ALBANY, NY (03/05/2014)(readMedia)-- New York State Department of Transportation (NYSDOT) Commissioner Joan McDonald announced today that the Department has fined CSX Railroad a total of $10,000 for failing to report as required two derailments last week that involved tank cars transporting crude oil. Under New York State law, rail accidents involving freight trains carrying hazardous materials must be reported to NYSDOT within one hour of the accident.
"Public safety is our top concern, and we will remain vigilant in holding rail companies accountable for following state law when transporting hazardous materials," said Commissioner McDonald. "These regulations are in place to ensure a proper response in order to protect public safety and the environment, and any failure to comply will not be tolerated."
On February 25, CSX failed to report to NYSDOT the derailment of a train in Kingston involving empty rail cars that had recently off-loaded crude oil. On February 28, nearly two hours after the fact, CSX notified NYSDOT of a derailment at the Selkirk Yard involving a train fully loaded with crude oil from North Dakota. No oil was spilled in either incident. The causes remain under investigation.
Under State law, Commissioner McDonald has the authority to fine CSX up to a maximum of $5,000 for each incident.
Under the leadership of Governor Andrew M. Cuomo, New York State has taken an aggressive approach to addressing the potential hazards of the shipment of volatile Bakken crude oil through the state. Just yesterday, Governor Cuomo issued a letter to the United States Department of Transportation and the U.S. Department of Homeland Security, calling for expedited rail safety standards and increased inspections, declaring current safety standards insufficient to prevent accidents. The Governor also called for the improved labeling of tank cars so first responders can identify cars carrying Bakken Crude oil, and urged Homeland Security officials to share with the State real-time shipping information for Bakken Crude and other hazardous materials.
Last week, under the direction of Governor Cuomo, the New York State Departments of Transportation and Environmental Conservation (DEC) commenced an inspection blitz to safeguard New York's residents, communities, waterways and lands from potential serious incidents involving the shipment of volatile crude oil by rail throughout the state. Working with federal authorities this week, NYSDOT participated in a series of inspections at the Port of Albany and the adjacent Kenwood Rail Yard, as well as inspections at the Frontier Rail Yard in Buffalo. In addition, DEC commenced a multi-week inspection at the Port of Albany.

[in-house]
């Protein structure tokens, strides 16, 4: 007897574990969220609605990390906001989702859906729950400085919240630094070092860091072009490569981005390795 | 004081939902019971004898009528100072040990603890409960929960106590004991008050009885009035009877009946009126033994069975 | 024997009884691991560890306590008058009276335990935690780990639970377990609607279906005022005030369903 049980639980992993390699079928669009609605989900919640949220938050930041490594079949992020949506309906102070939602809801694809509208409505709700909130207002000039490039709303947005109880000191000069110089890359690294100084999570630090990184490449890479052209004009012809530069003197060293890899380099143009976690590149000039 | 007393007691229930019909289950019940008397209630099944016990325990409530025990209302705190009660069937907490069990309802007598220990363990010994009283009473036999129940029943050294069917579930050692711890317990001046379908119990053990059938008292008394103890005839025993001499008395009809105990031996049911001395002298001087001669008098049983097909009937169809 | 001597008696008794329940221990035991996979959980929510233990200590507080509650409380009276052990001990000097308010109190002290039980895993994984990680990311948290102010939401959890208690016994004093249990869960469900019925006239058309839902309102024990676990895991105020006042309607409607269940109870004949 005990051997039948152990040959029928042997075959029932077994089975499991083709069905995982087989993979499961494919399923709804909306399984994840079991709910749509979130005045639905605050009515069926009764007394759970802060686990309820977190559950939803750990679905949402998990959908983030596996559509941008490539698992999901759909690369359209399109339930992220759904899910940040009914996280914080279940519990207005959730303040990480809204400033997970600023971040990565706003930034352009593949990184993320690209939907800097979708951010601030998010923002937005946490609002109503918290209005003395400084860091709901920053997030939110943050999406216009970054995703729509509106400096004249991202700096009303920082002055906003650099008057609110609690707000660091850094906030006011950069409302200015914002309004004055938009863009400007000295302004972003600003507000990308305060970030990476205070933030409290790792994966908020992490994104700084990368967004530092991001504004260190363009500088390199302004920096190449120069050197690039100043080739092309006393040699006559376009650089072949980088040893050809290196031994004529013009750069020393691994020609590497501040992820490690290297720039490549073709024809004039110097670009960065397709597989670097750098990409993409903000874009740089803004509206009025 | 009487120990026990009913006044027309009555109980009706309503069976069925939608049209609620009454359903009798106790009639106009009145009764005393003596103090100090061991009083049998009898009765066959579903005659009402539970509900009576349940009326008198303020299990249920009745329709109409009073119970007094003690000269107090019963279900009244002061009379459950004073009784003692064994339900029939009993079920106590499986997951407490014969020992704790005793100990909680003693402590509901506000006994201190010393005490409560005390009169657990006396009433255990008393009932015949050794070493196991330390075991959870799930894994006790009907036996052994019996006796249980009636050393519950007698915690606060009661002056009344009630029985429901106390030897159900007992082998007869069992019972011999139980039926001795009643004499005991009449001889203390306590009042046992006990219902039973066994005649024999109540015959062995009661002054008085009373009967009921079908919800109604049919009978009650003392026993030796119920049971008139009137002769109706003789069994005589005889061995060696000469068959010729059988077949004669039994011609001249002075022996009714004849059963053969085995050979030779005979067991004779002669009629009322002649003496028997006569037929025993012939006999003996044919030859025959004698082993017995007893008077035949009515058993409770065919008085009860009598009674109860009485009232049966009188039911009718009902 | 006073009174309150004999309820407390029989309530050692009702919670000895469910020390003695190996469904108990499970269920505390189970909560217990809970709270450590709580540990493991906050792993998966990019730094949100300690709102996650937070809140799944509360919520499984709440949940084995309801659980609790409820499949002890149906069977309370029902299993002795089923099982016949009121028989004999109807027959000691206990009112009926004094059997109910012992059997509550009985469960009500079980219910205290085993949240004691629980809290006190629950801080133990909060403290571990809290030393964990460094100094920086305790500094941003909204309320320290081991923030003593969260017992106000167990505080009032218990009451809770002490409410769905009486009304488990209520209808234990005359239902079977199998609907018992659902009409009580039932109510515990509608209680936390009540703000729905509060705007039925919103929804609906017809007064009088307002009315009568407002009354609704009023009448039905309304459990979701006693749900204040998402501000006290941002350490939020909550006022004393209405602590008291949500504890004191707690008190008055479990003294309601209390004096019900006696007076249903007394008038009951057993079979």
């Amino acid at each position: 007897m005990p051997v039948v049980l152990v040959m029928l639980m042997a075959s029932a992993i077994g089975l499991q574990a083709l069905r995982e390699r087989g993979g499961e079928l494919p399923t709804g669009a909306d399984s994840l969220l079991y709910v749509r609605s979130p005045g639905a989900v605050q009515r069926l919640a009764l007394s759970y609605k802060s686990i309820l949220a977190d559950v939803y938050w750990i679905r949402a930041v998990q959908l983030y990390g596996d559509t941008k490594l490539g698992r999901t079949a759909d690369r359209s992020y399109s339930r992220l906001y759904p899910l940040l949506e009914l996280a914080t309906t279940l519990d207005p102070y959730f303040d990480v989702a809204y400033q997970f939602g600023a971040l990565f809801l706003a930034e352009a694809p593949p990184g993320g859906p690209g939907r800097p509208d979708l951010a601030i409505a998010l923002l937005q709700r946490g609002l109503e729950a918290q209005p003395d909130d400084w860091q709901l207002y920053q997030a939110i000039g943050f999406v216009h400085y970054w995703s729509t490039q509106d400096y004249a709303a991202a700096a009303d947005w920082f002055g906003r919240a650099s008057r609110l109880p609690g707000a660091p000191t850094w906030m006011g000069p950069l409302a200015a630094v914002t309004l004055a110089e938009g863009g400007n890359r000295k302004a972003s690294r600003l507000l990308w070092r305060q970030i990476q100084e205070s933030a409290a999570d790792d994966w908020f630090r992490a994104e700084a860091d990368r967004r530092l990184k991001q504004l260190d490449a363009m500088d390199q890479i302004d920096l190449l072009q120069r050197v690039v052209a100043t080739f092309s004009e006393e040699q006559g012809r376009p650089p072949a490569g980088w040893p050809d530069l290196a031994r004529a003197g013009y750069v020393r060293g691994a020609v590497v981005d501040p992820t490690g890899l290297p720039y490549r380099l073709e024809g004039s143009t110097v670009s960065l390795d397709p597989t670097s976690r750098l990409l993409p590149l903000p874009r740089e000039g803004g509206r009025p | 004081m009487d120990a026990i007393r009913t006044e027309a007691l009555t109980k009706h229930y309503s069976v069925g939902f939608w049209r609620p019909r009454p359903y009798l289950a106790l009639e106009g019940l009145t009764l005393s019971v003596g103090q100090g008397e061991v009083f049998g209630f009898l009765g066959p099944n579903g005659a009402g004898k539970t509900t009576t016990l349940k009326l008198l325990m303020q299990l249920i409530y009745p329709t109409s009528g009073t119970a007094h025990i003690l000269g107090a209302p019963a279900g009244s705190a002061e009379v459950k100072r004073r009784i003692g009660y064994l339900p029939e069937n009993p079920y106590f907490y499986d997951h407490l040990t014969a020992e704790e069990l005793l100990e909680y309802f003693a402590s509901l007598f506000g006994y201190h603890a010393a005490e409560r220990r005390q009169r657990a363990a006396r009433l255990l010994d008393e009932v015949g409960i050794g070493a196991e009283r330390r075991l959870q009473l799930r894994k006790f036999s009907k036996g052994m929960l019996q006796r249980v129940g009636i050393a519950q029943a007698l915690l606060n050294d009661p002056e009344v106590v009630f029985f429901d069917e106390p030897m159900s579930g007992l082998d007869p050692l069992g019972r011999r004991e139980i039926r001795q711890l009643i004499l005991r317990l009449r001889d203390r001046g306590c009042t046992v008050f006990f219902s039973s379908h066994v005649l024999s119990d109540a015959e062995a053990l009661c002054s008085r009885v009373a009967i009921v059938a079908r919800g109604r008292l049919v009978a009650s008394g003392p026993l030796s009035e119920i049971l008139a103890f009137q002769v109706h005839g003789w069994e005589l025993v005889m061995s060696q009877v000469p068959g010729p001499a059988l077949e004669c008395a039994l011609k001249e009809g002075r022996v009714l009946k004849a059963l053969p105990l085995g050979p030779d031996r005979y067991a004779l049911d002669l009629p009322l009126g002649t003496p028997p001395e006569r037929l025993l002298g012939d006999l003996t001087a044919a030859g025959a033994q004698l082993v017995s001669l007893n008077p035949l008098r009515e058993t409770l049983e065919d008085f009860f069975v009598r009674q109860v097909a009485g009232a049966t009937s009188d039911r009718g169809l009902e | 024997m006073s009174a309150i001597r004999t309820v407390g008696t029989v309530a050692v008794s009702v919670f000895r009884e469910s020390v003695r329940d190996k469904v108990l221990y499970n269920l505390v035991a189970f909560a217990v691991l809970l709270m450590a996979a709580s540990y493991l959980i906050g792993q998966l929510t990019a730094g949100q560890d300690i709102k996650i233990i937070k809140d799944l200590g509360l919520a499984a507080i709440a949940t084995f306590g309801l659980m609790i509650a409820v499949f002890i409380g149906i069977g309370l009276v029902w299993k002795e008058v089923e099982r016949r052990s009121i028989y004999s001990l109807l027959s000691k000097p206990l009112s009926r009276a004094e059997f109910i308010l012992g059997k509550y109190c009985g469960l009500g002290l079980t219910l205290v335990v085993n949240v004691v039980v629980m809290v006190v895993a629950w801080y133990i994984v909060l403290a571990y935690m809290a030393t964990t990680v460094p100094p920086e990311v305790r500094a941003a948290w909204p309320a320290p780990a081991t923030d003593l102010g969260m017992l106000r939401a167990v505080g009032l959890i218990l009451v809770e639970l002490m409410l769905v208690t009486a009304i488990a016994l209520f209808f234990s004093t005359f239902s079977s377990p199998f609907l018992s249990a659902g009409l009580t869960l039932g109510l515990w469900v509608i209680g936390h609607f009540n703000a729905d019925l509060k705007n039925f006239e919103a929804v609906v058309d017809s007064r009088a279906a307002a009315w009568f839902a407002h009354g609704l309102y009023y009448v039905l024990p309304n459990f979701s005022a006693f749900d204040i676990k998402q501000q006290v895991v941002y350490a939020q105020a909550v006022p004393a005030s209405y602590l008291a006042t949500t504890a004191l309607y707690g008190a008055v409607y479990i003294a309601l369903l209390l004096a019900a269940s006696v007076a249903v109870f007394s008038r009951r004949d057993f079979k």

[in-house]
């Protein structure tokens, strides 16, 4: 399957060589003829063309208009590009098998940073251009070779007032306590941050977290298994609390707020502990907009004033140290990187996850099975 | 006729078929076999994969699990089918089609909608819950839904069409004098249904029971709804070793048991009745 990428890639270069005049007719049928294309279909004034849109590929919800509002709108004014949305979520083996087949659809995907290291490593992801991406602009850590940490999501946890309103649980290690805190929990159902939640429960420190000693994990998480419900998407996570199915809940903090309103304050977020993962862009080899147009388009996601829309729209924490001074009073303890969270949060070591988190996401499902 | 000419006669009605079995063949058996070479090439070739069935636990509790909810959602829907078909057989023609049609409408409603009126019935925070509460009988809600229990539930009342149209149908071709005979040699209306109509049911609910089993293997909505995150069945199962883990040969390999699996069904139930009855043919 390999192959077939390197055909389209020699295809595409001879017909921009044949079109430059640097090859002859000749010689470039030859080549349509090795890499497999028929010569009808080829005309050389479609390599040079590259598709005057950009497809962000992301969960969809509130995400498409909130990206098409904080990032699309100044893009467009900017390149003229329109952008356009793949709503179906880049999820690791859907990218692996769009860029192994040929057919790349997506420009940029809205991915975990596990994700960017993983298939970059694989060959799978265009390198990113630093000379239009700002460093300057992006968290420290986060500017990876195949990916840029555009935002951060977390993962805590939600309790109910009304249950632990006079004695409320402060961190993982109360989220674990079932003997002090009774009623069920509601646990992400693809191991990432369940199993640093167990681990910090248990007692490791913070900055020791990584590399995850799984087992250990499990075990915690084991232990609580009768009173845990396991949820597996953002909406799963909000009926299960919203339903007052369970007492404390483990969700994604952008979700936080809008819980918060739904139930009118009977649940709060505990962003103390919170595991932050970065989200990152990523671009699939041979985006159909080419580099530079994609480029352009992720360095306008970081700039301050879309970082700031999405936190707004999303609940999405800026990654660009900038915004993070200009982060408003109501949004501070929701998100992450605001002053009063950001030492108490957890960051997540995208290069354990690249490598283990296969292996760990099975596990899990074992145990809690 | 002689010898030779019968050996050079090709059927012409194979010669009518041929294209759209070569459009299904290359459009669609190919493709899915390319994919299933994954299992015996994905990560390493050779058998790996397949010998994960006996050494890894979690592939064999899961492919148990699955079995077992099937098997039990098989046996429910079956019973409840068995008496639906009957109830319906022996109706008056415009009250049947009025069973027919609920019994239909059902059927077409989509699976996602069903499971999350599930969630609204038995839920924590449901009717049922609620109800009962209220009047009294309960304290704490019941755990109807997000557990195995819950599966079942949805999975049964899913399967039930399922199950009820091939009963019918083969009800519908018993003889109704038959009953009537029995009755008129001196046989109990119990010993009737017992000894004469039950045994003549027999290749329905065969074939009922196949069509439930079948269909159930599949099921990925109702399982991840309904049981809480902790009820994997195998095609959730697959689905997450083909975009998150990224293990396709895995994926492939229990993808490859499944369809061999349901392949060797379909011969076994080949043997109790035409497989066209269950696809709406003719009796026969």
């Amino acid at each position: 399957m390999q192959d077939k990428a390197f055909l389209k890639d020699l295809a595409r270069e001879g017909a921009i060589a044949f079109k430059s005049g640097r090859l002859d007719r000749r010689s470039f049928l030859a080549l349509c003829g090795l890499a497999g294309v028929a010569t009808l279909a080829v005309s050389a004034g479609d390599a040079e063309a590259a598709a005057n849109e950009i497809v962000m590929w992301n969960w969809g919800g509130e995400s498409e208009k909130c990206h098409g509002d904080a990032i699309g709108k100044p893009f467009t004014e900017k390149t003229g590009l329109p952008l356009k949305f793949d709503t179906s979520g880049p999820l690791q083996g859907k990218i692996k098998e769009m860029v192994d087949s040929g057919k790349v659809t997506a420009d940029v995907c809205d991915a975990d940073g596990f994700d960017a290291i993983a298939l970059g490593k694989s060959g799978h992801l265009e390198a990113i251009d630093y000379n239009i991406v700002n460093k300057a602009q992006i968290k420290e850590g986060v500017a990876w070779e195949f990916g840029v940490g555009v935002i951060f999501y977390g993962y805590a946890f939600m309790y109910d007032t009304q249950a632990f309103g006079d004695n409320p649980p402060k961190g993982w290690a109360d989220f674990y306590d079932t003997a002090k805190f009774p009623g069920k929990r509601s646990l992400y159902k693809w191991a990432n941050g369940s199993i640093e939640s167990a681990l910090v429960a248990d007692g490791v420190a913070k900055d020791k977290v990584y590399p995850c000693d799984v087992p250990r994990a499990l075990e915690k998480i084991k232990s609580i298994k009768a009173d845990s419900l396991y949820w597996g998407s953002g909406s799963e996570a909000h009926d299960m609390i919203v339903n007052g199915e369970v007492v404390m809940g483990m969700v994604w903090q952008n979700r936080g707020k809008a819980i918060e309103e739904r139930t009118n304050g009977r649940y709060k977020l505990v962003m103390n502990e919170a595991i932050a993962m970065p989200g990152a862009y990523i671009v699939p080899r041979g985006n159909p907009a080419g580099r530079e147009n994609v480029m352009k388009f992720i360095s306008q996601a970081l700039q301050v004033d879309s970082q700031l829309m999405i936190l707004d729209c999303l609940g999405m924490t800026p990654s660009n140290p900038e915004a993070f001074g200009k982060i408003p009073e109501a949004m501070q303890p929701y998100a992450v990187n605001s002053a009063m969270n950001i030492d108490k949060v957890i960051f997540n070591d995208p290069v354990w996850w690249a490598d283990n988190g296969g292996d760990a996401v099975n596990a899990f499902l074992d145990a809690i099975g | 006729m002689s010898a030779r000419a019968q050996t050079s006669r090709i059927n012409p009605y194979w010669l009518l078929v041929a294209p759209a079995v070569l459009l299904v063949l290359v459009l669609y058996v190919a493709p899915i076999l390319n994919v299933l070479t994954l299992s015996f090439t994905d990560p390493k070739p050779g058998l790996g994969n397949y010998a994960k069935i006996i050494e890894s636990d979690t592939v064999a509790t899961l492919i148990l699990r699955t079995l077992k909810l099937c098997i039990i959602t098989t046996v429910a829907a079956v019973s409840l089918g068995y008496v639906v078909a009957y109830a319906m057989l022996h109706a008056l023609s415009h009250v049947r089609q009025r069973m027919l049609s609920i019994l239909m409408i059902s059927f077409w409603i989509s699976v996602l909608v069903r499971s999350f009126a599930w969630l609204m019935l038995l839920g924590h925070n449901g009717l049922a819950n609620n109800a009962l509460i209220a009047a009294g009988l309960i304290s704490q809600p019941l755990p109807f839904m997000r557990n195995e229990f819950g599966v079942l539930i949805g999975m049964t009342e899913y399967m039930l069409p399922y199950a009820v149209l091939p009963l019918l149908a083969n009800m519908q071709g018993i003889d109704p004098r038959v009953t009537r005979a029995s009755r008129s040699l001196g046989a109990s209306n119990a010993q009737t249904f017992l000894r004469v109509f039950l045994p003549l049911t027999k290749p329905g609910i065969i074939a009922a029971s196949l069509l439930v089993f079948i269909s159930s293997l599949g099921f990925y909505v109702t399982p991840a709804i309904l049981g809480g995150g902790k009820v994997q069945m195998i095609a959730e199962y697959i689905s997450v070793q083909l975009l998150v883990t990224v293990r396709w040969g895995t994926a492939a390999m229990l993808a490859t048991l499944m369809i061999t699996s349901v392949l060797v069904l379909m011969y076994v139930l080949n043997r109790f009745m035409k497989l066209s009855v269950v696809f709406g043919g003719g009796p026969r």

Inspections by NYSDOT covered 120 tank cars, two miles of track and 31 switches and found numerous defects that needed to be repaired or addressed. Additional federal inspectors requested by Governor Cuomo would help to safeguard against future derailment incidents. Sharing of information about shipments of hazardous materials as well as identifiers on train cars would expedite appropriate response efforts.
As directed by Governor Cuomo's executive order issued Jan. 28, state officials will continue their top-to-bottom review of safety procedures and emergency response preparedness related to shipments of crude oil by rail, ship and barge and will continue to work with federal partners to enhance preparedness and oversight. As part of that review, state authorities will consider the adequacy of the maximum fine for failure to comply with state reporting requirements to ensure their effectiveness.
Below is text of the letter from NYSDOT Commissioner Joan McDonald notifying CSX of the fine:
Michael J. Ward, President
CSX Transportation Inc.
500 Water Street, 15th Floor
Jacksonville, FL 32202
RE: Unreported Train Derailments in New York
Dear Mr. Ward:
The New York State Department of Transportation (NYSDOT) is aware of two recent derailments of CSX trains that were not timely reported as required by New York's Codes of Rules and Regulations. These two derailments involved trains engaged in the transportation of crude oil. Due to the critical failure to provide timely notification of these derailments, I am invoking NYSDOT Commissioner's power under section 131 of the Transportation Law to address these failures with penalties of $5,000 per violation. Enclosed with this letter are the two notices of violation.
NYSDOT has long required that train derailments be reported to NYSDOT in order to protect public safety and facilitate the appropriate emergency response. The derailment that occurred on February 25, 2014 in Kingston involved empty rail cars that had recently off-loaded crude oil and occurred after the conductor missed a red signal and reversed the train through a switch. NYSDOT was not notified about this derailment and learned about it from the newspaper. The incident on February 28, 2014 involved a derailment of thirteen tank cars fully-loaded with crude oil. The derailment occurred and was known to CSX at 6:40 pm but not reported until 8:24 pm.
Governor Cuomo has stressed the risks to public safety to hundreds of New York's communities caused by the increase in shipment of crude oil and petroleum products. In view of the untimely notifications of these two derailments, NYSDOT is taking the action described in the enclosed notices. Any questions you may have regarding my letter or the attached Notices of Violation should be directed to NYSDOT Chief Counsel David Cherubin.
Very truly yours,
Joan McDonald, Commissioner
cc: Peter Shudtz, Esq., CSX
Louis Renjel, CSX
David Cherubin, NYSDOT